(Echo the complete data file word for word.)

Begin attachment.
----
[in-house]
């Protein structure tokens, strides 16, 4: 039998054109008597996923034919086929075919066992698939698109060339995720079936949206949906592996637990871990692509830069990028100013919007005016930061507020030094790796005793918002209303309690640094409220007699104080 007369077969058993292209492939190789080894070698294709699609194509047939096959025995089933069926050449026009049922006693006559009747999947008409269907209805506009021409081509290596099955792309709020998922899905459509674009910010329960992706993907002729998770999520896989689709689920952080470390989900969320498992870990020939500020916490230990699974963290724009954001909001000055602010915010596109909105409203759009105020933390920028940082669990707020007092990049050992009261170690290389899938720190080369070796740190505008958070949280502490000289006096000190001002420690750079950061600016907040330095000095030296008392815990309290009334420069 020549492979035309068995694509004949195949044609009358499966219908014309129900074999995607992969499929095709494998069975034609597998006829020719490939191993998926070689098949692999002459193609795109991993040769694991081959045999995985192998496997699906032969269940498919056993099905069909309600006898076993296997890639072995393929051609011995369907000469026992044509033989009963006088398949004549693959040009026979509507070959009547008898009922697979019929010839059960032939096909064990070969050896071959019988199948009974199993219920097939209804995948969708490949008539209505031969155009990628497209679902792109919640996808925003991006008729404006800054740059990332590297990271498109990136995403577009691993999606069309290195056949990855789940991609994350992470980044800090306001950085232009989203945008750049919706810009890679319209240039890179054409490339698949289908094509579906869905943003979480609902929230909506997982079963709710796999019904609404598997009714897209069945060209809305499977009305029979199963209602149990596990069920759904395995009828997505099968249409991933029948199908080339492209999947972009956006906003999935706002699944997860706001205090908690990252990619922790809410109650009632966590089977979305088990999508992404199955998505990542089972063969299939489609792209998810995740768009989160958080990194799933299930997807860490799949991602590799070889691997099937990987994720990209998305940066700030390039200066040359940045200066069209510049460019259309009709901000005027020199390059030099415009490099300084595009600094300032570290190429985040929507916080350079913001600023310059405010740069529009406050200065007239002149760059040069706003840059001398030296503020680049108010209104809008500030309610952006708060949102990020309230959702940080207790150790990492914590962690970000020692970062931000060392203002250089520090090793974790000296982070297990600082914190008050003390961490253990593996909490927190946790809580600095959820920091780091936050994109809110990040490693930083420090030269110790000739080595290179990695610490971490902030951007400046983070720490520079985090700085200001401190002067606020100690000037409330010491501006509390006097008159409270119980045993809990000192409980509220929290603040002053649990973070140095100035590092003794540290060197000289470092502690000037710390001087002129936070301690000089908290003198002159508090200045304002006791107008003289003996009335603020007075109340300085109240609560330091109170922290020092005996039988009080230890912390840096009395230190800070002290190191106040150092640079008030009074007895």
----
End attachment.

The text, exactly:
[in-house]
């Protein structure tokens, strides 16, 4: 039998054109008597996923034919086929075919066992698939698109060339995720079936949206949906592996637990871990692509830069990028100013919007005016930061507020030094790796005793918002209303309690640094409220007699104080 007369077969058993292209492939190789080894070698294709699609194509047939096959025995089933069926050449026009049922006693006559009747999947008409269907209805506009021409081509290596099955792309709020998922899905459509674009910010329960992706993907002729998770999520896989689709689920952080470390989900969320498992870990020939500020916490230990699974963290724009954001909001000055602010915010596109909105409203759009105020933390920028940082669990707020007092990049050992009261170690290389899938720190080369070796740190505008958070949280502490000289006096000190001002420690750079950061600016907040330095000095030296008392815990309290009334420069 020549492979035309068995694509004949195949044609009358499966219908014309129900074999995607992969499929095709494998069975034609597998006829020719490939191993998926070689098949692999002459193609795109991993040769694991081959045999995985192998496997699906032969269940498919056993099905069909309600006898076993296997890639072995393929051609011995369907000469026992044509033989009963006088398949004549693959040009026979509507070959009547008898009922697979019929010839059960032939096909064990070969050896071959019988199948009974199993219920097939209804995948969708490949008539209505031969155009990628497209679902792109919640996808925003991006008729404006800054740059990332590297990271498109990136995403577009691993999606069309290195056949990855789940991609994350992470980044800090306001950085232009989203945008750049919706810009890679319209240039890179054409490339698949289908094509579906869905943003979480609902929230909506997982079963709710796999019904609404598997009714897209069945060209809305499977009305029979199963209602149990596990069920759904395995009828997505099968249409991933029948199908080339492209999947972009956006906003999935706002699944997860706001205090908690990252990619922790809410109650009632966590089977979305088990999508992404199955998505990542089972063969299939489609792209998810995740768009989160958080990194799933299930997807860490799949991602590799070889691997099937990987994720990209998305940066700030390039200066040359940045200066069209510049460019259309009709901000005027020199390059030099415009490099300084595009600094300032570290190429985040929507916080350079913001600023310059405010740069529009406050200065007239002149760059040069706003840059001398030296503020680049108010209104809008500030309610952006708060949102990020309230959702940080207790150790990492914590962690970000020692970062931000060392203002250089520090090793974790000296982070297990600082914190008050003390961490253990593996909490927190946790809580600095959820920091780091936050994109809110990040490693930083420090030269110790000739080595290179990695610490971490902030951007400046983070720490520079985090700085200001401190002067606020100690000037409330010491501006509390006097008159409270119980045993809990000192409980509220929290603040002053649990973070140095100035590092003794540290060197000289470092502690000037710390001087002129936070301690000089908290003198002159508090200045304002006791107008003289003996009335603020007075109340300085109240609560330091109170922290020092005996039988009080230890912390840096009395230190800070002290190191106040150092640079008030009074007895």